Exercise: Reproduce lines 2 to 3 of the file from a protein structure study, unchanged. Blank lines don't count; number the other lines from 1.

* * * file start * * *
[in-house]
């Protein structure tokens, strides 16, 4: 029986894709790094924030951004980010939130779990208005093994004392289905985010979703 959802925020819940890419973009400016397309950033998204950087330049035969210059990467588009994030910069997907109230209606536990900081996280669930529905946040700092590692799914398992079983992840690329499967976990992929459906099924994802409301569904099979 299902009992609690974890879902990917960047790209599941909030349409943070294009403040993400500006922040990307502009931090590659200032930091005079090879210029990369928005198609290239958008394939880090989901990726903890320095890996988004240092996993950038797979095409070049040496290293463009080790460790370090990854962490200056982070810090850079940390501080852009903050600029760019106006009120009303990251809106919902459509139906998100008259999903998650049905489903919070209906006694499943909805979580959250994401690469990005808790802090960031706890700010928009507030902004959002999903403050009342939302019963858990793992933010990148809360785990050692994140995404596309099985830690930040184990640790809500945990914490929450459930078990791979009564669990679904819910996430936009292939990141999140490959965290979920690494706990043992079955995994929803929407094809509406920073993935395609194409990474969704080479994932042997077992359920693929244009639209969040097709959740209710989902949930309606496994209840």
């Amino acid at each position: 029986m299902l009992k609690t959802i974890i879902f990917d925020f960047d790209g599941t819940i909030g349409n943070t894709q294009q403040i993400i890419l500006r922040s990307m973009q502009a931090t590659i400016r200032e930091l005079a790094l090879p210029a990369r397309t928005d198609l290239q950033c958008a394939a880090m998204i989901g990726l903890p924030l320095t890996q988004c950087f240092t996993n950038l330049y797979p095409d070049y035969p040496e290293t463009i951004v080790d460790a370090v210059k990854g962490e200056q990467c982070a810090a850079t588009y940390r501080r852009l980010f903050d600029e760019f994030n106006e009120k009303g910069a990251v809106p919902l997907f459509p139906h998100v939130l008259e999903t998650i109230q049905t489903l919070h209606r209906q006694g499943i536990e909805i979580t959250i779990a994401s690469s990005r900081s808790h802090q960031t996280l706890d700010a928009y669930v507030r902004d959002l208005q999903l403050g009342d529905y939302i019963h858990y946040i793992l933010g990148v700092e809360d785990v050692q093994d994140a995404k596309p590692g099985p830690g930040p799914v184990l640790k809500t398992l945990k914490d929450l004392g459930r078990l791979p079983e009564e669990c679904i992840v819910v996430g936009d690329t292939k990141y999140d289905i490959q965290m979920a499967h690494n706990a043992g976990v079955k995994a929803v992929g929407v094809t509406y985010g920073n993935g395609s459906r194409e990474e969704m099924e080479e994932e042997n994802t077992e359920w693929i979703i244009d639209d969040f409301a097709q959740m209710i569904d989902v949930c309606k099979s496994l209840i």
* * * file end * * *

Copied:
């Protein structure tokens, strides 16, 4: 029986894709790094924030951004980010939130779990208005093994004392289905985010979703 959802925020819940890419973009400016397309950033998204950087330049035969210059990467588009994030910069997907109230209606536990900081996280669930529905946040700092590692799914398992079983992840690329499967976990992929459906099924994802409301569904099979 299902009992609690974890879902990917960047790209599941909030349409943070294009403040993400500006922040990307502009931090590659200032930091005079090879210029990369928005198609290239958008394939880090989901990726903890320095890996988004240092996993950038797979095409070049040496290293463009080790460790370090990854962490200056982070810090850079940390501080852009903050600029760019106006009120009303990251809106919902459509139906998100008259999903998650049905489903919070209906006694499943909805979580959250994401690469990005808790802090960031706890700010928009507030902004959002999903403050009342939302019963858990793992933010990148809360785990050692994140995404596309099985830690930040184990640790809500945990914490929450459930078990791979009564669990679904819910996430936009292939990141999140490959965290979920690494706990043992079955995994929803929407094809509406920073993935395609194409990474969704080479994932042997077992359920693929244009639209969040097709959740209710989902949930309606496994209840």
């Amino acid at each position: 029986m299902l009992k609690t959802i974890i879902f990917d925020f960047d790209g599941t819940i909030g349409n943070t894709q294009q403040i993400i890419l500006r922040s990307m973009q502009a931090t590659i400016r200032e930091l005079a790094l090879p210029a990369r397309t928005d198609l290239q950033c958008a394939a880090m998204i989901g990726l903890p924030l320095t890996q988004c950087f240092t996993n950038l330049y797979p095409d070049y035969p040496e290293t463009i951004v080790d460790a370090v210059k990854g962490e200056q990467c982070a810090a850079t588009y940390r501080r852009l980010f903050d600029e760019f994030n106006e009120k009303g910069a990251v809106p919902l997907f459509p139906h998100v939130l008259e999903t998650i109230q049905t489903l919070h209606r209906q006694g499943i536990e909805i979580t959250i779990a994401s690469s990005r900081s808790h802090q960031t996280l706890d700010a928009y669930v507030r902004d959002l208005q999903l403050g009342d529905y939302i019963h858990y946040i793992l933010g990148v700092e809360d785990v050692q093994d994140a995404k596309p590692g099985p830690g930040p799914v184990l640790k809500t398992l945990k914490d929450l004392g459930r078990l791979p079983e009564e669990c679904i992840v819910v996430g936009d690329t292939k990141y999140d289905i490959q965290m979920a499967h690494n706990a043992g976990v079955k995994a929803v992929g929407v094809t509406y985010g920073n993935g395609s459906r194409e990474e969704m099924e080479e994932e042997n994802t077992e359920w693929i979703i244009d639209d969040f409301a097709q959740m209710i569904d989902v949930c309606k099979s496994l209840i």